I’d originally come to the markets to see all the Christmas lights, but it was a disappointment in that regard. PB recommended that next year I should go to the Fête des Lumières in Lyon (which was this same weekend) if I want to see some really lovely lights, so that’s on the agenda for early December 2017! There were some nice lights on a nearby street, but the ones near my hotel were prettier. It was lovely to be at the market right at the moment the lights turned on and started moving up the trees though! I wouldn’t come back to this market for the lights, but I found myself returning here three different times to look through all of the booths and to buy a couple of small gifts – certainly worth a visit just to see the variety of items on display!
I specifically reminded myself to bring my DSLR for this trip, but still forgot it! Such a disappointment because, while the pollution had my chest feeling tight with exertion, it made for stunning photos with an eerie sky as backdrop. Hey, if you’re going to shorten your life by breathing in the polluted air, might as well make the best of it!
Fortunately, it rained overnight and it was clear blue skies on Sunday morning.
I decided I’d had enough market time on Saturday and I needed to decide how I wanted to spend Sunday. The last time I was in Paris was May 2015 and I tried to go to the Musée d’Orsay, but the lines were crazy! This time I purchased a ticket in advance on Digitick (skip the American-based sites with passes at 30+ Euro – my skip the line ticket was just 15.15 with service fee) and headed for entrance C – no line! If you’re interested in the museums of Europe, winter seems to be a great time to avoid crowds.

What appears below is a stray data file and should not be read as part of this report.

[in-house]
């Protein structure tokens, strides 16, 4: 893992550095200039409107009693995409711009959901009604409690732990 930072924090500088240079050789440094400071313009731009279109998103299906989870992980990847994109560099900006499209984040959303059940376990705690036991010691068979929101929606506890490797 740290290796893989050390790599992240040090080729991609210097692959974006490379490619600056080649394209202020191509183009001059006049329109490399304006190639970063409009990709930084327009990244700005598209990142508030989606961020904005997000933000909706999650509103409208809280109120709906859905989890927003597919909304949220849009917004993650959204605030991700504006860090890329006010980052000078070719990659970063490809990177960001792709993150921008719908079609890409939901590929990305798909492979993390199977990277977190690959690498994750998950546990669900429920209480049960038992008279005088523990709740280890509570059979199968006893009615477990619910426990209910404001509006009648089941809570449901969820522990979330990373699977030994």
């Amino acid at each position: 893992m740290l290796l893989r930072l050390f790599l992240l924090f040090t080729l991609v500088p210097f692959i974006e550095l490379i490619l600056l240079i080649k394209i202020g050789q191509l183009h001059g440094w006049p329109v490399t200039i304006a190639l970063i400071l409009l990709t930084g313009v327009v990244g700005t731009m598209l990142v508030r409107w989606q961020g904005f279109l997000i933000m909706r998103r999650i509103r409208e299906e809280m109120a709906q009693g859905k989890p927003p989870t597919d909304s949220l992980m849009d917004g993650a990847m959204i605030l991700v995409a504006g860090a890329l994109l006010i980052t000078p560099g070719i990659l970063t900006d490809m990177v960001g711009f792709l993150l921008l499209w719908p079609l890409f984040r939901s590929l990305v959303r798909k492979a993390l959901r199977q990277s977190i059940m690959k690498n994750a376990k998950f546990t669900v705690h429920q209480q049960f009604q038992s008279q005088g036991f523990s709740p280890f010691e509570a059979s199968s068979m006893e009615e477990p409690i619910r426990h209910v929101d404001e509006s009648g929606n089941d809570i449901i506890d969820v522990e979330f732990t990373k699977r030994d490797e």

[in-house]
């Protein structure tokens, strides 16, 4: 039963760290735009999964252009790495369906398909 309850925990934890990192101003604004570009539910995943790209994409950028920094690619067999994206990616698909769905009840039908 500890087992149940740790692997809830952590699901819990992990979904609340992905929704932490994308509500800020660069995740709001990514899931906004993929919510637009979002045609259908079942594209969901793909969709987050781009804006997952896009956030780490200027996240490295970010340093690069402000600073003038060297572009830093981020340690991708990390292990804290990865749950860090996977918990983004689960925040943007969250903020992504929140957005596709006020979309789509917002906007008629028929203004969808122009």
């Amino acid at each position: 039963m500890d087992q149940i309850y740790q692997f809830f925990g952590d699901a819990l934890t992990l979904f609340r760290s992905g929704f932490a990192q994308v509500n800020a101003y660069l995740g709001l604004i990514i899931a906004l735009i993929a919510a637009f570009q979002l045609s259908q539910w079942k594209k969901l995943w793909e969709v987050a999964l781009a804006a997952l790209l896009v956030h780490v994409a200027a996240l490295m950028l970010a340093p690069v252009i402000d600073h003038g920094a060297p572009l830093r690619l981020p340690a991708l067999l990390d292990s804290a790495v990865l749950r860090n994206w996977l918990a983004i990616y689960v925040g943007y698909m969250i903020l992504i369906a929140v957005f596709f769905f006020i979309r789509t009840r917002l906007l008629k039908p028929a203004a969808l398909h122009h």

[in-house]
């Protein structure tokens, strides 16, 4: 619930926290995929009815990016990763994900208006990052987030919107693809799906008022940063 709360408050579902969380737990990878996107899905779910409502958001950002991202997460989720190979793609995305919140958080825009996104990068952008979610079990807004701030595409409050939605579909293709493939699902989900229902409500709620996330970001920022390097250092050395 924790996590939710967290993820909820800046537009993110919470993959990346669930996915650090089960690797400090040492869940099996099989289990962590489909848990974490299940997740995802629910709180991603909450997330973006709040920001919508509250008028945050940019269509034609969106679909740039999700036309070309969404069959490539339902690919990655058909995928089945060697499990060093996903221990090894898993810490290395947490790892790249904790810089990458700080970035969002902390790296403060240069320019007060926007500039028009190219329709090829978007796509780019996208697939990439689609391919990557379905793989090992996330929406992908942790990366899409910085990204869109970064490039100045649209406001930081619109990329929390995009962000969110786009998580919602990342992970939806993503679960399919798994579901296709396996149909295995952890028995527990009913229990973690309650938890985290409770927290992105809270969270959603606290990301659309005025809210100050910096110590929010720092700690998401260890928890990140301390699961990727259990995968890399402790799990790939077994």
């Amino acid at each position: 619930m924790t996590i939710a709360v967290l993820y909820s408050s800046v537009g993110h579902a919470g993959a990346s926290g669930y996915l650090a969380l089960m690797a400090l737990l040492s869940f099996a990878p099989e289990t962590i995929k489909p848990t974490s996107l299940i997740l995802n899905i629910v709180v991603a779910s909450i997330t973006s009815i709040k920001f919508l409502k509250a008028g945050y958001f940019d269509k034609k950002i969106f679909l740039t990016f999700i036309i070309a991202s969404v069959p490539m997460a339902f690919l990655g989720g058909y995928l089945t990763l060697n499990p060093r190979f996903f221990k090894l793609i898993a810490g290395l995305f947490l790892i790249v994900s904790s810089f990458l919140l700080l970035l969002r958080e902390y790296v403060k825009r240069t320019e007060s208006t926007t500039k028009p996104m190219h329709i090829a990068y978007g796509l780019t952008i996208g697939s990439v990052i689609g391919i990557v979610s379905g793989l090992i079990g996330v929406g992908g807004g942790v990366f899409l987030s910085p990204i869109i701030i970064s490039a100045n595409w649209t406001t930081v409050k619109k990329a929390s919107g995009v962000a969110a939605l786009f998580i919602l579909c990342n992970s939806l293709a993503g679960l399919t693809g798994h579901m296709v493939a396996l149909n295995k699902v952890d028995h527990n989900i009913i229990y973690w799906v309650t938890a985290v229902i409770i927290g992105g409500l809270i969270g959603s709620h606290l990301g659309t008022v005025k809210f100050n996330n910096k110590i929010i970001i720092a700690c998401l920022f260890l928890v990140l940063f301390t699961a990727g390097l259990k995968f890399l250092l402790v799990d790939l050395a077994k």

While the museum is known for it’s impressionist paintings, I personally prefer brighter, bolder colors, so these were two of my favorites in the museum. The museum had some great (and famous) impressionist works though and they WERE lovely; however, I think art is a very personal thing, so it is about what speaks to you personally (which can be different from day to day).
In fact, for a long time I didn’t think that paintings really spoke to me at all, but then I realized that I just prefer paintings where people are not a primary focus or they’re abstracted. When it comes to depicting people, I prefer sculpture. Although, this young lady appears to be taking an ancient selfie.
For me, I was able to visit the whole museum with starting after lunch, although I was there until closing and just barely finished the special exhibit. I did not use the audio guide because I’ve learned that they just don’t do it for me at art museums – I want to read the brief descriptions of what was changing in that era or why the art is remarkable, but mostly I just want to look at it and see what draws me in. I don’t want the audio guide telling me which art I should find most remarkable or all about the 5,893 brush strokes it took. I understand that there are people who do, and for those people, the audioguides are currently 5 Euro! Just to be contrary, I happen to love audio guides at cultural and historical museums and will listen to everything, even the bonus stuff.
I also enjoyed this edition of “translations gone wrong” – apparently, doing your laundry at the museum is now a “thing” . . . except “linge” is laundry and “langer” is changing, so NOT a laundry table after all!